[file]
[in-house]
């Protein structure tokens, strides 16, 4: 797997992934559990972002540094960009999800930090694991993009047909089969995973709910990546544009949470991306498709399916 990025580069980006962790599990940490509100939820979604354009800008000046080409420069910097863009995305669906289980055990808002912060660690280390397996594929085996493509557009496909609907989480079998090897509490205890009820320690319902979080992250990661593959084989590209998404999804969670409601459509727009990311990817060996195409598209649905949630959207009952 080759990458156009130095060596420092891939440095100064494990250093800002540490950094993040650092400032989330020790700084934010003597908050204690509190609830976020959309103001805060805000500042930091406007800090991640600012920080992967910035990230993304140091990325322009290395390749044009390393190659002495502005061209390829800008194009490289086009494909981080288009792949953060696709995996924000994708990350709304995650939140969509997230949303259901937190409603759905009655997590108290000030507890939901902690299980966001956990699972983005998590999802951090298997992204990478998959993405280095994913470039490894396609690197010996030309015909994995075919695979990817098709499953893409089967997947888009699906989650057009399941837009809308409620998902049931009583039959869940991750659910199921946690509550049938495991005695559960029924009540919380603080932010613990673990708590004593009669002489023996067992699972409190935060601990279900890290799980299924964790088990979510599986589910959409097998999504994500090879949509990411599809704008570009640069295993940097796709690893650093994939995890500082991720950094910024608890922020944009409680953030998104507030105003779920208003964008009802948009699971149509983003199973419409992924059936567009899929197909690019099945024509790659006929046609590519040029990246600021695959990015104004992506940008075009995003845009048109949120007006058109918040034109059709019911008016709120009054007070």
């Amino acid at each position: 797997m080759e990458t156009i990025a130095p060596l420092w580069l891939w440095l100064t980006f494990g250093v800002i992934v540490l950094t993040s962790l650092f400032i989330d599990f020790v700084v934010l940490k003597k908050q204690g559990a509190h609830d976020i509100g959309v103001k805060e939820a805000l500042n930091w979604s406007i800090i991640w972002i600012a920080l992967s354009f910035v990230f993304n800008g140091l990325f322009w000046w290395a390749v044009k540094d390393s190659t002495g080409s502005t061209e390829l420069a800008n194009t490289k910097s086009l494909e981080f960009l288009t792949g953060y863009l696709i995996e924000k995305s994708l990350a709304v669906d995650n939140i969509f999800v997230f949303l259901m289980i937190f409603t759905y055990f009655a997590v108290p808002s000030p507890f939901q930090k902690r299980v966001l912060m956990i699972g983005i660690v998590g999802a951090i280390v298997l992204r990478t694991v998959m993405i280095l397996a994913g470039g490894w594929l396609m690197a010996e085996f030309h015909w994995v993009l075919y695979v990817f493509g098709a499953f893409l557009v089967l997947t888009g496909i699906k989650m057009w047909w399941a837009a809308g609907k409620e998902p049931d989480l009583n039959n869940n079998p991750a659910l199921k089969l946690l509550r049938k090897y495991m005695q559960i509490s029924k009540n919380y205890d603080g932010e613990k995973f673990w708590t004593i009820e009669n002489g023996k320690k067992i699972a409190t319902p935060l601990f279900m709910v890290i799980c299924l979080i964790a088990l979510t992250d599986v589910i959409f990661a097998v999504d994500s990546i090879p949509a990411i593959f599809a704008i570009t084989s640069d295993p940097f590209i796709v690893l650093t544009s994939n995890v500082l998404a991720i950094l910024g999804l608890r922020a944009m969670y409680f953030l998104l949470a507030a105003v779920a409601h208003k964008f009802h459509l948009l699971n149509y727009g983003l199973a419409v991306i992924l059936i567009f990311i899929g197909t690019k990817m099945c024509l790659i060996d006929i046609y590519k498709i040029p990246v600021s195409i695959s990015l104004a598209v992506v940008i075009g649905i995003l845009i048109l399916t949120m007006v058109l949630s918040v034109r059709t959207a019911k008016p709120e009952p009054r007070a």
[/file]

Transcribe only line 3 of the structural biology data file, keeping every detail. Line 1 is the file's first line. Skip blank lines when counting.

């Amino acid at each position: 797997m080759e990458t156009i990025a130095p060596l420092w580069l891939w440095l100064t980006f494990g250093v800002i992934v540490l950094t993040s962790l650092f400032i989330d599990f020790v700084v934010l940490k003597k908050q204690g559990a509190h609830d976020i509100g959309v103001k805060e939820a805000l500042n930091w979604s406007i800090i991640w972002i600012a920080l992967s354009f910035v990230f993304n800008g140091l990325f322009w000046w290395a390749v044009k540094d390393s190659t002495g080409s502005t061209e390829l420069a800008n194009t490289k910097s086009l494909e981080f960009l288009t792949g953060y863009l696709i995996e924000k995305s994708l990350a709304v669906d995650n939140i969509f999800v997230f949303l259901m289980i937190f409603t759905y055990f009655a997590v108290p808002s000030p507890f939901q930090k902690r299980v966001l912060m956990i699972g983005i660690v998590g999802a951090i280390v298997l992204r990478t694991v998959m993405i280095l397996a994913g470039g490894w594929l396609m690197a010996e085996f030309h015909w994995v993009l075919y695979v990817f493509g098709a499953f893409l557009v089967l997947t888009g496909i699906k989650m057009w047909w399941a837009a809308g609907k409620e998902p049931d989480l009583n039959n869940n079998p991750a659910l199921k089969l946690l509550r049938k090897y495991m005695q559960i509490s029924k009540n919380y205890d603080g932010e613990k995973f673990w708590t004593i009820e009669n002489g023996k320690k067992i699972a409190t319902p935060l601990f279900m709910v890290i799980c299924l979080i964790a088990l979510t992250d599986v589910i959409f990661a097998v999504d994500s990546i090879p949509a990411i593959f599809a704008i570009t084989s640069d295993p940097f590209i796709v690893l650093t544009s994939n995890v500082l998404a991720i950094l910024g999804l608890r922020a944009m969670y409680f953030l998104l949470a507030a105003v779920a409601h208003k964008f009802h459509l948009l699971n149509y727009g983003l199973a419409v991306i992924l059936i567009f990311i899929g197909t690019k990817m099945c024509l790659i060996d006929i046609y590519k498709i040029p990246v600021s195409i695959s990015l104004a598209v992506v940008i075009g649905i995003l845009i048109l399916t949120m007006v058109l949630s918040v034109r059709t959207a019911k008016p709120e009952p009054r007070a």